Robert Fulton, one of the attorneys representing the Sheriff’s Office, told the jury there is no proof the person who spoke to the boys was even a deputy. In fact, he said, deputies will testify that they would never tell anyone such a thing. He also noted several things Joseph did and did not do.
After he was kicked out of the fair, Joseph declined a ride home from a youth football coach. He had a cellphone and made and received multiple calls, but didn’t call his parents for a ride.
“Andrew Joseph’s death was tragic,” Fulton said. “The evidence in this case will show that his tragic death was not caused by the Hillsborough County Sheriff’s Office and it was not caused by (Cpl.) Mark Clark.”
Rubin countered that it was the decisions of adults that set in motion the series of fatal decisions made by a 14-year-old.
Joseph and C.T. walked back to the Orient Road sidewalk and headed north, passing beneath the I-4 overpass. They ended up at the Hard Rock Casino, on the opposite side of I-4 from the fairgrounds.
Realizing they were heading the wrong way, the boys tried to get back to the fairgrounds by running across the busy highway. Heading north to south, they made it across eight traffic lanes, a middle guardrail and the grassy median.
Joseph then decided they needed to turn around, according to court records. The boys once again dashed across I-4, apparently trying to backtrack to the Orient Road sidewalk to return to the fairgrounds.
Joseph made it to the lane farthest north. There, an SUV hit him. The driver was not charged.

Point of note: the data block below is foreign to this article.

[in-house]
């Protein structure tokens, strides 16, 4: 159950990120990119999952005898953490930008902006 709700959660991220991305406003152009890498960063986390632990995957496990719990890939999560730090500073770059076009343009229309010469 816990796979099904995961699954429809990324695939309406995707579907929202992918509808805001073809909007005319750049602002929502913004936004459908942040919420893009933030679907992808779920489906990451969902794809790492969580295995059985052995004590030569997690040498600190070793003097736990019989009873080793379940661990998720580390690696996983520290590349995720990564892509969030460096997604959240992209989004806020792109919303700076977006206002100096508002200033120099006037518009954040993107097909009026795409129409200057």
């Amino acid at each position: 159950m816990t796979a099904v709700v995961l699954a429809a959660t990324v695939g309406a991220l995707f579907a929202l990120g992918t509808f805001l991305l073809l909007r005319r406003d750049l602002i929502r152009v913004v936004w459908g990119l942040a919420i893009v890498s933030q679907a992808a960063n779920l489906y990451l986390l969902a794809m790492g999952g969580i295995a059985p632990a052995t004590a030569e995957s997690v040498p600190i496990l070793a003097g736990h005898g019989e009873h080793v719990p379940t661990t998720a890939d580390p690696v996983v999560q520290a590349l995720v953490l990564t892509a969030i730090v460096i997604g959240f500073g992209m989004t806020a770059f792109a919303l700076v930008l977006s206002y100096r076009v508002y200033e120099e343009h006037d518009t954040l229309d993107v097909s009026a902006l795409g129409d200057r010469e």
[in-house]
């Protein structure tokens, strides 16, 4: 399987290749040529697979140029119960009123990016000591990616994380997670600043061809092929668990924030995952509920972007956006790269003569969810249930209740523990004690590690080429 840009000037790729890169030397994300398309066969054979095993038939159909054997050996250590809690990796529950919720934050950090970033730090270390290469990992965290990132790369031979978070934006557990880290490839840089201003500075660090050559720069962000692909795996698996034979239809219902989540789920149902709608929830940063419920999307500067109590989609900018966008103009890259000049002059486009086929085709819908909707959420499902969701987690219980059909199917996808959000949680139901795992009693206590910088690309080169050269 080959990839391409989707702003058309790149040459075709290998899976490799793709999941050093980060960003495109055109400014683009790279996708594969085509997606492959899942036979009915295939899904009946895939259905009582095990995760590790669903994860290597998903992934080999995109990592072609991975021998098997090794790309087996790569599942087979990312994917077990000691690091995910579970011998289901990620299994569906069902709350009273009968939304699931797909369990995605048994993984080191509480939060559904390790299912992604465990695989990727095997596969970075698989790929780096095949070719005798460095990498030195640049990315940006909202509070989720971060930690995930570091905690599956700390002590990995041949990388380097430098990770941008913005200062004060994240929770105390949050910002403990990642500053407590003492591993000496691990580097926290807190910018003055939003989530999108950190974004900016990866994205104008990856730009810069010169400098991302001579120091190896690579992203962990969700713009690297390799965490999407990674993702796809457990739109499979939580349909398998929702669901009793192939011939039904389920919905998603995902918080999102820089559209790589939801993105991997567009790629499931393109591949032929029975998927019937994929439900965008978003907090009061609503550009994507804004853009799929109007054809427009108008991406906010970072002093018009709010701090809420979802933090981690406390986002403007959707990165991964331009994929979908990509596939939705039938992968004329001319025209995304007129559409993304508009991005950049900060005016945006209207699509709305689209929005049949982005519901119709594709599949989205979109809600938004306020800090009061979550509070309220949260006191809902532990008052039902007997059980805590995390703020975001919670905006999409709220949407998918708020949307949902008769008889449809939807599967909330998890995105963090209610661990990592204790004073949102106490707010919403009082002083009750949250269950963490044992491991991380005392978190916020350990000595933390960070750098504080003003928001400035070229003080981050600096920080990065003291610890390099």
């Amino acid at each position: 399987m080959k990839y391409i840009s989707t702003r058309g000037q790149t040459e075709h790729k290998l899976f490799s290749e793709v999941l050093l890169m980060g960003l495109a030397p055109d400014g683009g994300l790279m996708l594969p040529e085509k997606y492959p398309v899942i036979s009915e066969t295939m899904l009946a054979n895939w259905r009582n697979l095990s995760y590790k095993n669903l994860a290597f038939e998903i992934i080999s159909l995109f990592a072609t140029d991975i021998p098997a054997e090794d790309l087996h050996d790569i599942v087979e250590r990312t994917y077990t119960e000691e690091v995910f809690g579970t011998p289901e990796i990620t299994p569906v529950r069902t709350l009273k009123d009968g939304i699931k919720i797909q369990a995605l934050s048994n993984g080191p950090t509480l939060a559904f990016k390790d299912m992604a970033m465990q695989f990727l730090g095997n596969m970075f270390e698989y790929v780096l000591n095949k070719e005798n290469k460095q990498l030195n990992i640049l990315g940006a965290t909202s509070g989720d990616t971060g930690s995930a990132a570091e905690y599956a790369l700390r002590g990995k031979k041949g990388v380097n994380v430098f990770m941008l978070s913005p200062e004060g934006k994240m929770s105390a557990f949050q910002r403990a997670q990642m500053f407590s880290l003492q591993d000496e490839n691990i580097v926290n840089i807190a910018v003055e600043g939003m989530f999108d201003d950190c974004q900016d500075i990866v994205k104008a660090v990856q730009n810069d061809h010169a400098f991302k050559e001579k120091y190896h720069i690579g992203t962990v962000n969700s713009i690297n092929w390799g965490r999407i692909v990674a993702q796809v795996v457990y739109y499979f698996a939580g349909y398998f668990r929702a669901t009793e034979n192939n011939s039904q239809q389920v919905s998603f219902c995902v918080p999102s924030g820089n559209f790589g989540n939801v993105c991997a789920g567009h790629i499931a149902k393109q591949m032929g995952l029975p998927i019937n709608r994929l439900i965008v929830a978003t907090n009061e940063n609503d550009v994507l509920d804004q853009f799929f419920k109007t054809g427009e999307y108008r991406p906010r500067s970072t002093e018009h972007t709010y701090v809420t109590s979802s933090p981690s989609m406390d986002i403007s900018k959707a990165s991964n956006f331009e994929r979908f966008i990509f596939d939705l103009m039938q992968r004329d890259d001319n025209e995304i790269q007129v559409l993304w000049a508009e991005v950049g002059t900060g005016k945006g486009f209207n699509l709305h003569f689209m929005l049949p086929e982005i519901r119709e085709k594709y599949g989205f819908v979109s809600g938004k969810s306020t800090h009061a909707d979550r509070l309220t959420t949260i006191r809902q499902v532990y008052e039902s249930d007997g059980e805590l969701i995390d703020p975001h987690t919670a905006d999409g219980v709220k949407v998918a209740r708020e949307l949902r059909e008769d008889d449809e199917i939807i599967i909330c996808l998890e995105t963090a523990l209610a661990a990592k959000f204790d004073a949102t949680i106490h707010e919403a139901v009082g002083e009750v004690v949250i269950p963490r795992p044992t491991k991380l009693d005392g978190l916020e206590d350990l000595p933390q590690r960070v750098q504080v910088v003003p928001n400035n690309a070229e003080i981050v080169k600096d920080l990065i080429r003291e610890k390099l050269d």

C.T. was able to make it safely back to the casino and walked back along the Orient Road sidewalk to the fairgrounds.
Joseph’s parents, Andrew Joseph Jr. and Deanna Hardy-Joseph, sat Monday among a legion of attorneys. They listened quietly as the jury heard about how they’d met in their native Louisiana, graduated college, fell in love, got married and eventually fulfilled their dream of having a son and a daughter.
The jury heard about Dad teaching his son football, and Mom cheering him on at games. They heard that young Andrew was a good student at St. Stephen’s Catholic School, how he’d never been in trouble.
They heard about a family that became immersed in grief, whose home became a shrine to their dead son. They saw the last photo ever taken of him: an image taken by deputies at the state fairgrounds.
The lawsuit, filed in 2016, alleges wrongful death and violations of Joseph’s civil rights.
Through the years, his parents have been outspoken in helping draw attention to those they say have been victims of police violence and negligence. They started a foundation in their son’s name, which aims to prevent similar tragedies. Two years ago, a granite paver bearing his name was installed on Tampa’s Riverwalk.
“There is still no proof he did anything wrong,” his father said then. “We want to make sure he did not die for nothing.”
Demonstrators, some affiliated with the Black Lives Matter movement, gathered outside the federal courthouse Monday morning in downtown Tampa. Amid a news briefing, they held up signs.
“Andrew Joseph III should still be here,” read one.
On the eve of trial, attorneys announced a settlement between Joseph’s parents and the Florida State Fair Authority. Details of the settlement were not disclosed.
Changes have since been made at the fair, where Student Day is now called Family Day. All students have to be accompanied by an adult. And deputies must contact a parent if a child gets kicked out.
David Gee was sheriff at the time of Joseph’s death. Sheriff Chad Chronister, who took office in 2017, and Clark, the now-retired deputy who first detained Joseph, remain as defendants.
The trial is expected to last two weeks.